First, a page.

One of our favorite places to go for a walk is at the Stones River National Battlefield. It always provides a quiet and thoughtful experience as we consider the many soldiers that fought here during the American Civil War. Unlike other battlefields that have been preserved, this one has kept the natural wildness of the trees and grasses which is really beautiful.
The battle fought here was one of the bloodiest of the war. Thousands of lives were lost here. The Union won this battle, but only barely, and it proved to be a major turning point in the war. At this point in the war, the Confederates were winning and the Union had suffered some terrible defeats.
Against the odds however, the Union won the battle clearing a path to continue through the South. President Lincoln said that had the Union lost this battle, they most certainly would have lost the war.
It is always humbling to walk through the battlefield and think about this war that forever changed our country and consider the effects of it that we still face today. The cost of persevering the unity of the country was incredibly high, and yet we don’t seem to be any more united as a people as we were then.
We walked through the battlefield and ended up at the national cemetery of this historic battle. We were met with hundreds of wreaths adorning the headstones of the cemetery. Every year, Wreaths Across America lead fundraising programs to put wreaths on every headstone in every national cemetery as a way to honor those who have given everything in the service of the country.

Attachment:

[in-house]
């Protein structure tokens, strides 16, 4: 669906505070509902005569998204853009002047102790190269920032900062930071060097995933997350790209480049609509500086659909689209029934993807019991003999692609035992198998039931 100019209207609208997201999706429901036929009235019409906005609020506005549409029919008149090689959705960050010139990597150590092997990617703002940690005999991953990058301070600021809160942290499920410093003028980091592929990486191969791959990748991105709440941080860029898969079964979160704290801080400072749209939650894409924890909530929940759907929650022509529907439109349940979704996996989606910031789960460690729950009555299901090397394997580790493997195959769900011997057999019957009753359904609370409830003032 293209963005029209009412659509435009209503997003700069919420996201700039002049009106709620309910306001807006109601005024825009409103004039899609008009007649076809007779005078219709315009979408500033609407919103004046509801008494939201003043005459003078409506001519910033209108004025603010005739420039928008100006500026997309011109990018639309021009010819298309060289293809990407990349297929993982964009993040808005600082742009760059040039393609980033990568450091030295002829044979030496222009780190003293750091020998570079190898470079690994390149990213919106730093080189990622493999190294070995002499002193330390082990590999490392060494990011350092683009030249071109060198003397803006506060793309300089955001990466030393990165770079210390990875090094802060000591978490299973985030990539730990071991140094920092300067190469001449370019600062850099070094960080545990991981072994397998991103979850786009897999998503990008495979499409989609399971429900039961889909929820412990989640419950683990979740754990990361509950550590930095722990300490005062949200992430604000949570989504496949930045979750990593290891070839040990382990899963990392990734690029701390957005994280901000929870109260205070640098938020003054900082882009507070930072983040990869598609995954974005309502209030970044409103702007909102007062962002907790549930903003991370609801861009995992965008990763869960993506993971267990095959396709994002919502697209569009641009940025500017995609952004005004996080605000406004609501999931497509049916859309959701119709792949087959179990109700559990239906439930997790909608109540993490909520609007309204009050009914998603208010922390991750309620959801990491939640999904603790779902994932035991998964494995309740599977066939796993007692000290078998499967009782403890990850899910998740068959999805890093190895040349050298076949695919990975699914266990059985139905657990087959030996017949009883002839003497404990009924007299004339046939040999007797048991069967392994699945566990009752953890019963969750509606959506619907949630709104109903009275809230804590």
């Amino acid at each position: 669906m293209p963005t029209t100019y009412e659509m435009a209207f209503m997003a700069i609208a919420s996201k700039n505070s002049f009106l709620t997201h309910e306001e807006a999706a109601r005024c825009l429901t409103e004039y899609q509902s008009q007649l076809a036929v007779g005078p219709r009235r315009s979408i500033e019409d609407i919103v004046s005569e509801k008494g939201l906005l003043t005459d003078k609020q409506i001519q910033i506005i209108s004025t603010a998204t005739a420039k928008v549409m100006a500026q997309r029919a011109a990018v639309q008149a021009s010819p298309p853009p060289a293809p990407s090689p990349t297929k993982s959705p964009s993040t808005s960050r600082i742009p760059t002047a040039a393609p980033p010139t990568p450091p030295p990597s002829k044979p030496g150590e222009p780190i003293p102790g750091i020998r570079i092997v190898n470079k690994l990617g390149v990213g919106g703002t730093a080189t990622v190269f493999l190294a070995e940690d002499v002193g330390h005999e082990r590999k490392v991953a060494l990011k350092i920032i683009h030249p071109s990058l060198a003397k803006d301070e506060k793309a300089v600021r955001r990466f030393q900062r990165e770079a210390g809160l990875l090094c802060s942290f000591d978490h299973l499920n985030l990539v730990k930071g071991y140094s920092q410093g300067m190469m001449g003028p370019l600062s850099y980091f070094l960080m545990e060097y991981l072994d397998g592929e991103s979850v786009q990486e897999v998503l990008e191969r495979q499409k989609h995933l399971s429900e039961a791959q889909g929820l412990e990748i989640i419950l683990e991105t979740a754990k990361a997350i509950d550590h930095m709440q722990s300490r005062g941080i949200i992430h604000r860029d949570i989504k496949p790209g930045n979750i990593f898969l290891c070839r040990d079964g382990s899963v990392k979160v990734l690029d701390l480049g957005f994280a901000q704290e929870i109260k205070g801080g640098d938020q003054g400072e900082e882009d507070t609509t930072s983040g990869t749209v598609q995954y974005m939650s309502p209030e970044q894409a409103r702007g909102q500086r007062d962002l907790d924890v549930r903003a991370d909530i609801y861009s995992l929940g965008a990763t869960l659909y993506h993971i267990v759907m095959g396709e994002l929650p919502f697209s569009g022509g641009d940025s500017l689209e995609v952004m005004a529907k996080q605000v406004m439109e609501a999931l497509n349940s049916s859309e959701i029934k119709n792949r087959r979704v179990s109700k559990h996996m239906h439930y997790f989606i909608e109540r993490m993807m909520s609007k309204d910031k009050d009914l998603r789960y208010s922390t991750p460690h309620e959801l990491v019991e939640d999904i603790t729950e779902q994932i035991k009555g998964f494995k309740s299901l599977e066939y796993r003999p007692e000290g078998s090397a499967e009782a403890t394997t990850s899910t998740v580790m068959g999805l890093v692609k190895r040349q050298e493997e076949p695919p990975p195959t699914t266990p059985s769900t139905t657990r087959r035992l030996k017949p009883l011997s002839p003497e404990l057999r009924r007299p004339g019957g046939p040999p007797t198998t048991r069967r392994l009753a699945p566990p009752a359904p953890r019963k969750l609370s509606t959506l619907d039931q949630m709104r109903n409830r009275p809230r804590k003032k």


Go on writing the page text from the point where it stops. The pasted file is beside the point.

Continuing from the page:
It was a powerful moment seeing the rows and rows of wreaths laid with gratitude to honor those who served. To think about the cemeteries across the country with their own wreaths really gave a powerful image of the bravery of those who died, and the legacy they left behind.
I felt so grateful that the wreaths were still there around the cemetery and that we happened upon them on our walk. It was a humbling and moving experience to see so many honored for their sacrifice, and knowing that they are working to have one placed on every headstone. I went home and got online to buy a wreath and support the movement so that next year, one more soldier is honored with a wreath.
If you would like to learn more about the Stones River National Battlefield and Cemetery, you may be interested in these:
Thank you for joining me on a walk through the national battlefield and cemetery. May we always remember those that gave us so much.